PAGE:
Charles Hill
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Old 11-02-2004, 05:08 PM   #72
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Question Re: Aikido and being Christian

Quote:
Ted Ehara wrote:
"After all, the power of Gravity is not of God so it must be of Satan, and is not something with which a Christian should have anything to do."

eek!
.. ok firstly, the power of gravity is natural, not supernatural. nature is of God because He created it. Gravity is science ...ki is supernatural. God did not create evil; He created Satan (who was once good;Lucifer). Lucifer turned against God with his free will, therefore evil then existed. Satan did not create evil either .. evil is only the absence of God. (just as cold is the absence of heat and dark is the absence of light)

soo ...you so can't even compare the two. I mean, I did sense the sarcasm .. but still.

Anyway, so "energies" in the supernatural world have to have a source ... God or Satan.

I only joined this community because I want to learn more about Ki. My bf is pretty into it, and he wants to teach me ..but I'm pretty leary about it. That's why I want to learn all I can first. I've accepted Jesus, so it's important to me that I know the source of ki ...is it good or is it evil? Can anyone give me evidence that it's not evil? Or evidence that it is? I mean, I'm seriously open to any opinions ... because after reading what everyone's said, I'm pretty confused. All I want to know is the truth.


*Sarah*
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Old 11-02-2004, 07:08 PM   #73
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Re: Aikido and being Christian

Sarah, i was funning with you in the other thread i just answered. But Ki is something that means different things to different people and the only way to have any understanding of it is to experience it yourself. No two people feel anything the same way, an Ki can only be "felt" it can't be seen or touched or measured (unless you're Ki Society, and i don't pretend to know how they do that).

Ever feel your hands tingling for no reason? That's ki. Ever feel the wind moving through your fingers when you wave your hand? Thats ki.
Ki is no more supernatural than gravity. It is just there, in the trees, in the air, in your body.

And you can choose to completely believe in it, or completely dismiss it from your reality, cuz it doesn't care what We think it is. It just is.

And i'm sure this isn't giving you the answer that you want, i'm not sure anybody but You can do that. Best...

Q
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Old 11-03-2004, 11:55 AM   #74
Hiros_Angel
 
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Re: Aikido and being Christian

Quote:
Jo Adell wrote:
Sarah, i was funning with you in the other thread i just answered. But Ki is something that means different things to different people and the only way to have any understanding of it is to experience it yourself. No two people feel anything the same way, an Ki can only be "felt" it can't be seen or touched or measured (unless you're Ki Society, and i don't pretend to know how they do that).

Ever feel your hands tingling for no reason? That's ki. Ever feel the wind moving through your fingers when you wave your hand? Thats ki.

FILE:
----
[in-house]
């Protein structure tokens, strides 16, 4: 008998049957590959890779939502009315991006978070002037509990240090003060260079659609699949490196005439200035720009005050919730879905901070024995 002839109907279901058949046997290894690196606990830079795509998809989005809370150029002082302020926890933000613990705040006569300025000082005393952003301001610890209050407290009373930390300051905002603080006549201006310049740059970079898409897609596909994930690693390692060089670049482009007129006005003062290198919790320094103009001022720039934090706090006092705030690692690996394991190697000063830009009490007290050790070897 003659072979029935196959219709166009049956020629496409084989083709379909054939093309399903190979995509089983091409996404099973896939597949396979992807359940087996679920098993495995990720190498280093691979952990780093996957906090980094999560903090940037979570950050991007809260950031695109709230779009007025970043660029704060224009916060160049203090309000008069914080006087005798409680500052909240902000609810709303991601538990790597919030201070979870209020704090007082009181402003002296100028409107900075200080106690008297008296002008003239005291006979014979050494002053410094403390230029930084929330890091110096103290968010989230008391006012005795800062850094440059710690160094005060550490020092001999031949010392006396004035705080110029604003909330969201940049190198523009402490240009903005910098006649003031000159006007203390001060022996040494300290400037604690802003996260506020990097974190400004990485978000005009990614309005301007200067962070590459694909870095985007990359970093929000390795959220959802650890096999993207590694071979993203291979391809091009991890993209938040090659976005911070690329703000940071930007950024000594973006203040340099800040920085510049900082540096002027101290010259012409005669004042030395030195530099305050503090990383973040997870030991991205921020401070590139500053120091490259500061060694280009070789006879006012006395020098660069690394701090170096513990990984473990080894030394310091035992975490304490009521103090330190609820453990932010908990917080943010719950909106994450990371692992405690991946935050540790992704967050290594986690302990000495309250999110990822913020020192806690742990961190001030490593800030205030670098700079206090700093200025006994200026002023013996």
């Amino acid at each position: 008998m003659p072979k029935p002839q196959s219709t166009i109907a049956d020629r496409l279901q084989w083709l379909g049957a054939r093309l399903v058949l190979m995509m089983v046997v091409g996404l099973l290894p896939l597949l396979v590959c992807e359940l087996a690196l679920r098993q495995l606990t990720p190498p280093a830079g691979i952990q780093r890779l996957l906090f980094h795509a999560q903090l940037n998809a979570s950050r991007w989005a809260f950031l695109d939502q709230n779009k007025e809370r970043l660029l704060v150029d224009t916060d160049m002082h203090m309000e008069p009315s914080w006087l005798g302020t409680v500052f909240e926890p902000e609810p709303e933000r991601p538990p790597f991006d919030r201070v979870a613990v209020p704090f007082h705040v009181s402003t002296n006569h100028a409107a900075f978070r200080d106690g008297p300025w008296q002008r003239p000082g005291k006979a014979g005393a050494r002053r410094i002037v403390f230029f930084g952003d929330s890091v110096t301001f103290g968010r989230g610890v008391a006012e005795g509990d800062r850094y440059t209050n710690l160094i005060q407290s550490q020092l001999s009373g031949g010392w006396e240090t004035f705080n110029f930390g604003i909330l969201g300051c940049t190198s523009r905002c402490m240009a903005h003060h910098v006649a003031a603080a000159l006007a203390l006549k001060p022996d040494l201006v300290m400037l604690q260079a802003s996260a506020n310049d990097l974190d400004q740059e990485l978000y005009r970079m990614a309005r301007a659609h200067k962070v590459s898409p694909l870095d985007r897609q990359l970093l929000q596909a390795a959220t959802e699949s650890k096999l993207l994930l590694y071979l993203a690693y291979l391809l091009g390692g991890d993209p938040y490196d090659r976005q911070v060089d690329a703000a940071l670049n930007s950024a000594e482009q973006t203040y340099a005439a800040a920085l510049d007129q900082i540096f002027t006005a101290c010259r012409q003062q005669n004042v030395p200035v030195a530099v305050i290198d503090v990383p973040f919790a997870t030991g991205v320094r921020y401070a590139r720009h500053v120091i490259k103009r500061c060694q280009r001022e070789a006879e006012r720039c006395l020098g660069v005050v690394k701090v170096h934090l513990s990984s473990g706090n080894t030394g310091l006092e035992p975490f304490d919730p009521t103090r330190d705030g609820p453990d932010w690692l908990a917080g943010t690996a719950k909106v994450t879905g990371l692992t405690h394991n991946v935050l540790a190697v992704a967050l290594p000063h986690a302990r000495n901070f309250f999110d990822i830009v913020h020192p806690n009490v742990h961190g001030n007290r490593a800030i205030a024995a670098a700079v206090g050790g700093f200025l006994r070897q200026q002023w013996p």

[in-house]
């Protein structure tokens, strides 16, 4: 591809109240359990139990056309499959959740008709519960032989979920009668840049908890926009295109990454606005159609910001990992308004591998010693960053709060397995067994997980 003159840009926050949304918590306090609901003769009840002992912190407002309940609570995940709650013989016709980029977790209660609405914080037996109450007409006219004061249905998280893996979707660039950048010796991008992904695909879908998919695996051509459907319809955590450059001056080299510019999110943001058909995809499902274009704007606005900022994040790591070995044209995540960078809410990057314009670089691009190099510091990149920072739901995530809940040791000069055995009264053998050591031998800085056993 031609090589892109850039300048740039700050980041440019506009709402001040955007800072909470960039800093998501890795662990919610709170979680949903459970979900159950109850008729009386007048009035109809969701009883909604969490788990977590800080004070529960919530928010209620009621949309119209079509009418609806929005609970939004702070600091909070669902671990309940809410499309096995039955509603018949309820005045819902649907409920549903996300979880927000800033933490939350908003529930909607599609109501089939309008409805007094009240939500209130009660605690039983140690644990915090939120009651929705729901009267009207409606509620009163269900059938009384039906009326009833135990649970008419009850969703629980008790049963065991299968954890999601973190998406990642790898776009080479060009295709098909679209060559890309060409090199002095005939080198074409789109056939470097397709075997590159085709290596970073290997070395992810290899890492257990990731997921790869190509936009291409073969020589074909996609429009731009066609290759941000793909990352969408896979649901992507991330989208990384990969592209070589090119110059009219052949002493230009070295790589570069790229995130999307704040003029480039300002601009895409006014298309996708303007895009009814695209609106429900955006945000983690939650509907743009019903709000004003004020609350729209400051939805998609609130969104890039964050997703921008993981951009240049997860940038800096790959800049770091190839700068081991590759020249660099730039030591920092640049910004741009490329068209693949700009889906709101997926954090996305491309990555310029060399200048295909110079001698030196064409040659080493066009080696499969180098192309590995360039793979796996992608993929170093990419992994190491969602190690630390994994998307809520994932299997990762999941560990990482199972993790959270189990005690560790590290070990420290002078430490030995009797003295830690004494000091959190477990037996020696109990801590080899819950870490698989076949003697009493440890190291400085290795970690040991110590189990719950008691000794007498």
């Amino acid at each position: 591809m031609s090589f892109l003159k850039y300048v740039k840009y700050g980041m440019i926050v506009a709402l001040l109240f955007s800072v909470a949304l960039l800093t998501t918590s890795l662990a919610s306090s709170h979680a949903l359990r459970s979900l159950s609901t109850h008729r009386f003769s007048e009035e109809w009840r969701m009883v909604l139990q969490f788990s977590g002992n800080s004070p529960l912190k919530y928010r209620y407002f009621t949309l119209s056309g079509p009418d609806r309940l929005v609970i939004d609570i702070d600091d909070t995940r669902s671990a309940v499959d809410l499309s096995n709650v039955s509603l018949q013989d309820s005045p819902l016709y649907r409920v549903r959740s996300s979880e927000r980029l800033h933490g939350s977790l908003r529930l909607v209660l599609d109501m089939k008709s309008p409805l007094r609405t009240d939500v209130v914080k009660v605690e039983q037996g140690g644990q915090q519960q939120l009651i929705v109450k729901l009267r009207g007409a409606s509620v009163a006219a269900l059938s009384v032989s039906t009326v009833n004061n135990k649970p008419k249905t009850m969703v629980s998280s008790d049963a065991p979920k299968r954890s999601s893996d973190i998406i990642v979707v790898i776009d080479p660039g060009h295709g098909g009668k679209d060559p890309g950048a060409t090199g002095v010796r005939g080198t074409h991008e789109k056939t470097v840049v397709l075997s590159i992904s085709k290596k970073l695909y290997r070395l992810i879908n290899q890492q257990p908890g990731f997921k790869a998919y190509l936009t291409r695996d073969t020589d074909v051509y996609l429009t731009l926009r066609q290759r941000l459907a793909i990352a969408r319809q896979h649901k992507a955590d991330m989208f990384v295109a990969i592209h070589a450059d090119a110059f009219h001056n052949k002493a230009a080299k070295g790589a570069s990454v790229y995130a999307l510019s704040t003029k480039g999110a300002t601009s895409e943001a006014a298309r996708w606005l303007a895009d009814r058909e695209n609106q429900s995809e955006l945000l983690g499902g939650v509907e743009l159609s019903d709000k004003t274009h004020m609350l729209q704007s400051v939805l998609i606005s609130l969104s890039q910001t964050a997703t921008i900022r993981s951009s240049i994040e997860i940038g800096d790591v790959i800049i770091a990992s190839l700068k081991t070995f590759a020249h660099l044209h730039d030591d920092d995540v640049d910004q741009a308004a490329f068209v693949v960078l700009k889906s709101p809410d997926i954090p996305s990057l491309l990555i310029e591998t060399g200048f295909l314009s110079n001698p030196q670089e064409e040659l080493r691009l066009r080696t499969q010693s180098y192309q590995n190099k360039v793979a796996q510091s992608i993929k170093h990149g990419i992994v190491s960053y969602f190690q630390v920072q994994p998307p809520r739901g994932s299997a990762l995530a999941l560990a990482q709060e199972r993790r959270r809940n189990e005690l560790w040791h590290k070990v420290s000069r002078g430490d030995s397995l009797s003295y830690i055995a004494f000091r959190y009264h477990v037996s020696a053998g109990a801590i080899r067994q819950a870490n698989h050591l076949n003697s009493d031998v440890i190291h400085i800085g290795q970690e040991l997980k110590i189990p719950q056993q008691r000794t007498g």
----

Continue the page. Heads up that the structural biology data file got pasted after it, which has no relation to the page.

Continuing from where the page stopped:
Ki is no more supernatural than gravity. It is just there, in the trees, in the air, in your body.

And you can choose to completely believe in it, or completely dismiss it from your reality, cuz it doesn't care what We think it is. It just is.

And i'm sure this isn't giving you the answer that you want, i'm not sure anybody but You can do that. Best...

No, I mean I seriously do appreciate your reply. And I have no doubt that "ki" is there. I believe what everyone feels is so real. I guess I just wonder why you think it's ki? ..and how do you know it's in everything and flows through us all? how do you know it's just like gravity? is it possible that what you feel is ki could be something totally different? I'm sorry I'm being difficult, but I can't help but wonder


-- Sarah
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Old 11-03-2004, 11:56 AM   #75
Kevin Leavitt
 
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Re: Aikido and being Christian

Jo, My point exactly (in the other thread). Really what difference does it make what I think, or you think?

There are many different ways to experience things and different paradigms. To me, it is not important for another to understand or embrace my experience....only to embrace their own.

The important part is that each of us is exploring and seeking for answers through them.

Sara, you are correct to ask the questions, it means you are thinking about the concepts and exploring them...that is a good thing. This is how you learn.

In the end, it will be up to you to make up your own mind what KI means to you. It really is different things to different people and that is really okay. There is no right answer to what KI is.

One thing that troubles me about Western Philosophy and logic is that we as westerners really must have empircal evidence or proof...we like things that are black and white.

Just like you said in the other thread, Sara, like the bible some things you just have to have faith and there is no empirical evidence.

Gravity is a good example. It is probably as close to a universal truth as you can get on earth. Everyone is affected by it, but everyone experiences it differently depending on your background, knowledg, and situation. Your experiences sitting in your chair will be much different than your experience falling from 14,000 feet!